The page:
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Dozens From Iowa Sickened by Rare Parasite

Update Date: Jul 13, 2013 09:24 AM EDT

Another outbreak tied to produce has occurred in the United States. Over the past few months, there has been an alarmingly high number of recalls due to possible bacterial contamination. Although some of the products did not involve a large number of victims, this particular outbreak in Iowa has left several dozens of residents with nasty symptoms.

Although it was slightly hard to determine the culprit at the beginning of the investigation, the public health investigators believe that a rare parasite originating from fresh vegetables is the cause for the recent outbreak. According to the investigators, this is the worst case of an outbreak linked to this particular parasite in Iowa. The parasite is currently responsible for at least 45 sickened Iowans. The state of Nebraska has also reported 35 cases.

When this parasite is left untreated, victims can experience an average of 57 days of painful diarrhea. Two victims have already been sent to the hospital due to dehydration from diarrhea and one has reportedly been released from the hospital. The majority of the cases haven occurred in Linn County, with 21 confirmed cases of infected people.

"This one's got out attention," Barbara Chadwick, the clinical services manager for the county's Health Department said according to USA Today. In terms of food safety, Chadwick added, "We're not just talking about running them under some water and giving them a little pat. It's about soaking them and giving them a good scrubbing."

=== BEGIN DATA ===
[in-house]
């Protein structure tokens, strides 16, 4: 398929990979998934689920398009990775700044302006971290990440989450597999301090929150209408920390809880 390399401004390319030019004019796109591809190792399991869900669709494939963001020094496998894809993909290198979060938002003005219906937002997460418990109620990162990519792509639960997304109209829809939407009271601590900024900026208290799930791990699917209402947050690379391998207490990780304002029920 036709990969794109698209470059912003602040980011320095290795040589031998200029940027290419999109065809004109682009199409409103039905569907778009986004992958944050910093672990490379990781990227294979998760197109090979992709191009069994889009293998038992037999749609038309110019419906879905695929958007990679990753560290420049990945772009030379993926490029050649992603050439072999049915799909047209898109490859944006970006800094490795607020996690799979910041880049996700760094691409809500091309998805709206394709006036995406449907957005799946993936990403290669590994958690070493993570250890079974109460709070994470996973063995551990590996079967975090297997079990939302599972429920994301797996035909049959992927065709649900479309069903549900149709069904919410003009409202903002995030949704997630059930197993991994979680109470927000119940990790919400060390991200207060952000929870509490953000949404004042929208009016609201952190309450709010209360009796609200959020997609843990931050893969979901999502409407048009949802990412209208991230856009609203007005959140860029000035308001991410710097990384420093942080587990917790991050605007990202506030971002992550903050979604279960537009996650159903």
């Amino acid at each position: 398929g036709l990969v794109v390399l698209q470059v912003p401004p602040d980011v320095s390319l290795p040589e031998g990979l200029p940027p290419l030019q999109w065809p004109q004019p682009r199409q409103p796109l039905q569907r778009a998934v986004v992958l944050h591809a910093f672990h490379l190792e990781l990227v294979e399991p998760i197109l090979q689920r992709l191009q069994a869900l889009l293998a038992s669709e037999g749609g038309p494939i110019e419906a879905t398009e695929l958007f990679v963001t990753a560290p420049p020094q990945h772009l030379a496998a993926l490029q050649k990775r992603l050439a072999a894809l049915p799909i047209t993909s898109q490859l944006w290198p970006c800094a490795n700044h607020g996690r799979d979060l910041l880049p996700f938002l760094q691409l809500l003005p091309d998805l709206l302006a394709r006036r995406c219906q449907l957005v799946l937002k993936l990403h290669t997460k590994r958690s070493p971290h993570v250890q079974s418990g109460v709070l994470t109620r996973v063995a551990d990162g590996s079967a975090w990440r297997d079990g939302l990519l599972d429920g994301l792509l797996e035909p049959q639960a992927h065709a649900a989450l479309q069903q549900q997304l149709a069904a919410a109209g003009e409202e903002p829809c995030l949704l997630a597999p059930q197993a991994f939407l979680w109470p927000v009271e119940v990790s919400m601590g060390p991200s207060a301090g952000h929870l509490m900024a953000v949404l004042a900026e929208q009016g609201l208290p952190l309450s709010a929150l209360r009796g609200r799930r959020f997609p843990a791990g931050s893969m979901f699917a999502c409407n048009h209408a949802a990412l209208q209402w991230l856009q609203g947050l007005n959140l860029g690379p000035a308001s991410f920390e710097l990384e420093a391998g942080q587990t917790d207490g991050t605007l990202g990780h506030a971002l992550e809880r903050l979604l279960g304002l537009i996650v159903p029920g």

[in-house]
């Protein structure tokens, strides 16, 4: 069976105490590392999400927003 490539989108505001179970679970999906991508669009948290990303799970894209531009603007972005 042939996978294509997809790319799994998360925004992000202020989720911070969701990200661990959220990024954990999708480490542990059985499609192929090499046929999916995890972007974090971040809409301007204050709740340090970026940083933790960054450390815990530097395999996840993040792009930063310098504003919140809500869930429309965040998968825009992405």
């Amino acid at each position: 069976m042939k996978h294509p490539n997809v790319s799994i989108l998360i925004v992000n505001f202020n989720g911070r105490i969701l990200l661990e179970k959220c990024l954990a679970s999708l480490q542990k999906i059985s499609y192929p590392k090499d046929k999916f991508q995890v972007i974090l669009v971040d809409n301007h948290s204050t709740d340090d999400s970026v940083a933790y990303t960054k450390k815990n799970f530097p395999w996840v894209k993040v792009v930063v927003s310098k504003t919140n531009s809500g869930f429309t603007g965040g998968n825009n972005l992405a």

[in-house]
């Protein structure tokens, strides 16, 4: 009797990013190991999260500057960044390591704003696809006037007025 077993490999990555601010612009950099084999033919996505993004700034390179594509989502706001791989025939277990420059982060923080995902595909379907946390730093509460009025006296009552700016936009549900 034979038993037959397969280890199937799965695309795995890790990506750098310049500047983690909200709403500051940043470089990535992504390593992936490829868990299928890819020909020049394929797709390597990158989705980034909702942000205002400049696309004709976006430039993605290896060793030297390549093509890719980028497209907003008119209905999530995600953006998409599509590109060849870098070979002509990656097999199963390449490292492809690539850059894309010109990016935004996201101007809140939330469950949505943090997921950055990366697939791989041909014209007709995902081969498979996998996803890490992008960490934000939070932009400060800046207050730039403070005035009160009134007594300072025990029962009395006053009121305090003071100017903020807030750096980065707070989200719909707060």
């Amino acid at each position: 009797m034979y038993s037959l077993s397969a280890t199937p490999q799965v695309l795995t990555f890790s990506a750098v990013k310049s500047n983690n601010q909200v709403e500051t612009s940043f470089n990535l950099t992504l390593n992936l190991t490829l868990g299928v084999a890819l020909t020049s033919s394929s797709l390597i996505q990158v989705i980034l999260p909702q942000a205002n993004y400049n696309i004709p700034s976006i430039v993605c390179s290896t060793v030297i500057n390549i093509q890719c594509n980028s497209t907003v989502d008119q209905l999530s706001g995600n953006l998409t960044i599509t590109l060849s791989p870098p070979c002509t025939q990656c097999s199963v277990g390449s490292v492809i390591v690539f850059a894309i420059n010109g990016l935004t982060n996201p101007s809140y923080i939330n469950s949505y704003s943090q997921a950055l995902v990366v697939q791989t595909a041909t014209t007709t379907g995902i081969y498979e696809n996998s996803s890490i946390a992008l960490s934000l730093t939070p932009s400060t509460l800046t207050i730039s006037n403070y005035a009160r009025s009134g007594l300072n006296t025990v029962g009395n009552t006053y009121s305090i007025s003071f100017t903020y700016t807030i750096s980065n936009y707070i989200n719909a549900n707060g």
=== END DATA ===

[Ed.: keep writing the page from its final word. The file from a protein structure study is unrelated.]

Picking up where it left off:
The parasite, cyclospora, can sit in the human body for two weeks before symptoms start showing. It is hard to kill via washing but can be killed effectively when the vegetables are thoroughly cooked. After interviewing the victims, the investigators believe that the source of the parasite comes from a commercially sold product and thus, home gardens should be safe to eat.

"Were looking at very, very commonly eaten food this time of year," Dr. Patricia Quinlisk, the medical director for the Iowa Department of Public Health said. "You ask people if they've eaten it, and almost everybody answers yes."

The state's Department of Inspections and Appeals is now investigating the possible suppliers responsible for the outbreak. Once the suppliers are identified, it would be a lot easier to figure out which produce are infected. 

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